3. There are currently 259,839 registered voters or 147,579 households in Long Beach. The mail pieces were prepared by a direct mail consultant and mailed to only targeted (63,741 households) voters shortly before the upcoming election, which unquestionably constitutes campaign activity. If the pieces were truly “informational” they would have been sent to each and every voter in the City.
4. The pieces contained inflammatory language to present the City’s position of support for passage.
5. When considering the style, tenor, and timing of these communications, these mail pieces can be reasonably characterized as campaign material and not a fair presentation of facts serving only an informational purpose.
- More specifically, the direct mail pieces (attached) were not a fair representation of facts in as much the mail pieces:
1. Used inflammatory language by threatening to cut public safety, street maintenance, storm drains, parks, senior services, libraries and homelessness if the measure did not pass. The City council had taken no action to make these cuts nor produced any analysis indicating that these or any cuts would be made to services;
2. Misled voters by failing to disclose that the measure was a “tax” as defined by Proposition 26. The seriousness of the omission of this material fact is compounded by the mailing at the same time of pieces by “Mayor Robert Garcia Committee to Support Utility Transfer Measure M Committee” stating that the measure was “not a tax increase” (see attached);
3. Misled voters that the transfer would be “of surplus City utility revenues” when in fact the measure would allow a transfer based upon a percentage of the “utility’s annual gross revenues”; and
4. Failed to further disclose that the measure allows the City Council and Water Commission “to approve water, sewer and gas rates in an amount sufficient to recover the costs of operating each utility, including Council/Board-approved utility revenue transfers to the General Fund.” That fact alone contradicts the direct mail piece which begins on side two with a statement that the measure would “explicitly authorize and affirm the transfer of surplus City utility revenues.” Within less than a month after passage, the Water Commission sent a “Notice of Hearing” that water utility rates were being raised 7.2% as a result of “Long Beach voters approved Measure M authorizing continuing utility revenue transfer to the General Funds.” (see attached)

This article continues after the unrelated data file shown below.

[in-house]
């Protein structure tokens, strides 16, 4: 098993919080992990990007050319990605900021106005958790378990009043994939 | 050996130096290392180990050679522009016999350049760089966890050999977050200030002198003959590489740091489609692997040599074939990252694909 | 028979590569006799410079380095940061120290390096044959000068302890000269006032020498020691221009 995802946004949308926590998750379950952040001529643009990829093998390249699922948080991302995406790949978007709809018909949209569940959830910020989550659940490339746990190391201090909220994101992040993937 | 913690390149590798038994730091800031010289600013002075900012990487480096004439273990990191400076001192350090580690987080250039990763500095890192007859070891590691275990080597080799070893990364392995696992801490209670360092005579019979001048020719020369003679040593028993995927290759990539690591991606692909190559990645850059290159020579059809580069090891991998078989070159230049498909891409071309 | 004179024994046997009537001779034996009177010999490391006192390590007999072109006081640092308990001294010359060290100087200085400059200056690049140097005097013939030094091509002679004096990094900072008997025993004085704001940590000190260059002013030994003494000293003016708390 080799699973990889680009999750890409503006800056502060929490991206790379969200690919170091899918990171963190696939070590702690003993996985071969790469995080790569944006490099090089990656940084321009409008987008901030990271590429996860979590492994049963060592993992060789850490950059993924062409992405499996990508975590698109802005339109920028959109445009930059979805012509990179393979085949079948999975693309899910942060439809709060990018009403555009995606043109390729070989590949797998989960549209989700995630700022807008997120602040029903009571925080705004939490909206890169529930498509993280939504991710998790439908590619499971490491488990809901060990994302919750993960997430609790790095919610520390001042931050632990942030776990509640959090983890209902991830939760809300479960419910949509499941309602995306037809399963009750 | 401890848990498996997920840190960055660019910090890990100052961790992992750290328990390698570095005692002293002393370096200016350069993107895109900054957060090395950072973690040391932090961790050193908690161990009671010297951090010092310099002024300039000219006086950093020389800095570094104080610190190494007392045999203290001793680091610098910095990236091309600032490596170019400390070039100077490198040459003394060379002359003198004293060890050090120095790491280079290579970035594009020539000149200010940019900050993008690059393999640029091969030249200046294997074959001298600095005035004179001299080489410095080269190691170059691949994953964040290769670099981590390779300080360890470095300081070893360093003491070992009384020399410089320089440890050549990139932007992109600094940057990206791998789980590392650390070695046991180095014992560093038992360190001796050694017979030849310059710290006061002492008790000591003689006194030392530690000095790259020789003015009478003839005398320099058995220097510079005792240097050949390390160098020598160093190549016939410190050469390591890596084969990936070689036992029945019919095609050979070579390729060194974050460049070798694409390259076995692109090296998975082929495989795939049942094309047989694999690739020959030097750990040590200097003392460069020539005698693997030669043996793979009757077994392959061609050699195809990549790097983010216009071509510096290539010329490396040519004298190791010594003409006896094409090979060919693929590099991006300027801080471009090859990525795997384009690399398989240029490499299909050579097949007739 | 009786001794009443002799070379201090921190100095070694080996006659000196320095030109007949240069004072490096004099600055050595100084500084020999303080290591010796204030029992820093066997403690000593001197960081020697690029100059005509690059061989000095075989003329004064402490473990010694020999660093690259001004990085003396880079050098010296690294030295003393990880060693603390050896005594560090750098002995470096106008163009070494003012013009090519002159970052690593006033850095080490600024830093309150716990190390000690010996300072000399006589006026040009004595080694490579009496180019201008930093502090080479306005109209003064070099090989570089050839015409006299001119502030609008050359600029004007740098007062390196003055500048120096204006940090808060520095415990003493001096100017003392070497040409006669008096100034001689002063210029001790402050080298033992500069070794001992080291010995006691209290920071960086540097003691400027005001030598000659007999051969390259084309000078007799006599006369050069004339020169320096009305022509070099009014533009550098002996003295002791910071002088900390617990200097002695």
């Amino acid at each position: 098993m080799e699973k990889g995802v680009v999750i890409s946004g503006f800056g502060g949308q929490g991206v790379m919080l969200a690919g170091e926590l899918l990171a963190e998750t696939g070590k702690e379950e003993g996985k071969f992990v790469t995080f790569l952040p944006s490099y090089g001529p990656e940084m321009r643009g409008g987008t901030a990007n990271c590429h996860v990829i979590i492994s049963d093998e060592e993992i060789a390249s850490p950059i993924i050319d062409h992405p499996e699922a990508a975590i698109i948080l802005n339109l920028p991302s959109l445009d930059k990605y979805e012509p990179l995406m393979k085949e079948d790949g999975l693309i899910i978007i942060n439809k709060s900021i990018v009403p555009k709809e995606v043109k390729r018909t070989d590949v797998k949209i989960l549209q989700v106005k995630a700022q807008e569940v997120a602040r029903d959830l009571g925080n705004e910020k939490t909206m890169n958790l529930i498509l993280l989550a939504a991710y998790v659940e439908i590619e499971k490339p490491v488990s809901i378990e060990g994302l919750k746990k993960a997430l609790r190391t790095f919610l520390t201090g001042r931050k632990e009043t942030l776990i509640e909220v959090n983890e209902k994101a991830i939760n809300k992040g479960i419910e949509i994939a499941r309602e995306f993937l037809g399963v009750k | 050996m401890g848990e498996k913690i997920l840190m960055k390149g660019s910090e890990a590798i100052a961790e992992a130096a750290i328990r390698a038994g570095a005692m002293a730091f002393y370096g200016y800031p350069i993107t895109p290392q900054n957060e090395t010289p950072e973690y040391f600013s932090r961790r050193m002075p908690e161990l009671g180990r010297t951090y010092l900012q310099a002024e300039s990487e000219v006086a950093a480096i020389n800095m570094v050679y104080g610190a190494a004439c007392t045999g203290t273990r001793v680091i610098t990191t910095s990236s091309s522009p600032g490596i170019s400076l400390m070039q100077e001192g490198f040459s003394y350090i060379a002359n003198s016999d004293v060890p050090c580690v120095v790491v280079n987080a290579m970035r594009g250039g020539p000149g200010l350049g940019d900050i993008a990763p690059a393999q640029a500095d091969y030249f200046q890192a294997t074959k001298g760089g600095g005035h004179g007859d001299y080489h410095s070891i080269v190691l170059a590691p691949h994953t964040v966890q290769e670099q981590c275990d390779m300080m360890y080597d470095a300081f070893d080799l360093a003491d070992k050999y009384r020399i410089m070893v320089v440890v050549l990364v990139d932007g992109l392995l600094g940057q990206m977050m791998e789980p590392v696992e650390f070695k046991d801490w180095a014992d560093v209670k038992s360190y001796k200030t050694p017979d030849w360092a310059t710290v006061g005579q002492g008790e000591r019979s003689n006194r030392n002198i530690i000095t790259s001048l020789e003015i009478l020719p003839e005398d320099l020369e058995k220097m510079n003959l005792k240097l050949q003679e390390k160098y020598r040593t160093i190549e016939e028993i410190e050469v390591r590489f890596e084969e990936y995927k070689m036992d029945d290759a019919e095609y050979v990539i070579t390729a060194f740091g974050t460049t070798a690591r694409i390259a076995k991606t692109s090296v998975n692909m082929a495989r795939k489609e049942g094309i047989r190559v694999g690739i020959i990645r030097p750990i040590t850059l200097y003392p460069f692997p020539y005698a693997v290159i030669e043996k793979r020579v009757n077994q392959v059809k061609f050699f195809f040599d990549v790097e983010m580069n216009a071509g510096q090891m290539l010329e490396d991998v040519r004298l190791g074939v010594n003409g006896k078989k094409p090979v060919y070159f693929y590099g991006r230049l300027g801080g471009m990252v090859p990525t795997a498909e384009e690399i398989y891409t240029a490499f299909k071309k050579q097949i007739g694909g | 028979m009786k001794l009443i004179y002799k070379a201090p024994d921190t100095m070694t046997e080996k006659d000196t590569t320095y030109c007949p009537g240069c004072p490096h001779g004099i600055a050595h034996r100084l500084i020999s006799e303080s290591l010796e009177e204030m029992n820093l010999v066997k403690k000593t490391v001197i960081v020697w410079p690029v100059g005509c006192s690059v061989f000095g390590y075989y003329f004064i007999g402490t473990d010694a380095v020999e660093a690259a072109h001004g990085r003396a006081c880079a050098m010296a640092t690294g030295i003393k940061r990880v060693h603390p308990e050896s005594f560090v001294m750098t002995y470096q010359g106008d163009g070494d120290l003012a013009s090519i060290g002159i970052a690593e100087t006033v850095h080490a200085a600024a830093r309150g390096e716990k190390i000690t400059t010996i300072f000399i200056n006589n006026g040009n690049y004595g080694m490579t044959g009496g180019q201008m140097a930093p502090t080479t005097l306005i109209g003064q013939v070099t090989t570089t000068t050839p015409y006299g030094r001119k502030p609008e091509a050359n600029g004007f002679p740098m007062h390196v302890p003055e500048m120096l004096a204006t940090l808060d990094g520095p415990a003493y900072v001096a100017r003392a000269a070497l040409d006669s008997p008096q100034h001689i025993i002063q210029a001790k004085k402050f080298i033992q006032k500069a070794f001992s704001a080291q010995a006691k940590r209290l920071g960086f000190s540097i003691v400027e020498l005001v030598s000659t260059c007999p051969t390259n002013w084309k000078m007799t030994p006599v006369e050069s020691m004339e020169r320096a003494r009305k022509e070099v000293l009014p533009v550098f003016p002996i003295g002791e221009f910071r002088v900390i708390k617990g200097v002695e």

- Mayor Robert Garcia and Councilmembers Suzie Price, Rex Richardson and Dee Andrews violated the Political Reform Act by:
- Sending emails, texts and tweets to voters on computers and cellphones paid for at government expense, with messages advocating for passage of the measure and specifically misleading voters with statements that the measure “is not a tax,” that the transfers would only be on “surplus funds, ” and that the measure “would not raise your utility rates.”(see attached).
- Complainant sent a letter to the Long Beach City Attorney requesting that these individuals be directed to stop and was informed that a privileged letter was issued by the City Attorney on the matter (see attached). However, those messages were forwarded to others by voters using social media.
The “style, tenor and timing” of these communications did not serve only “an informational purpose.” The City clearly orchestrated these mail pieces with the mail pieces sent by the Mayor’s Committee, to overwhelm voters and to bring about passage of the measure using government resources.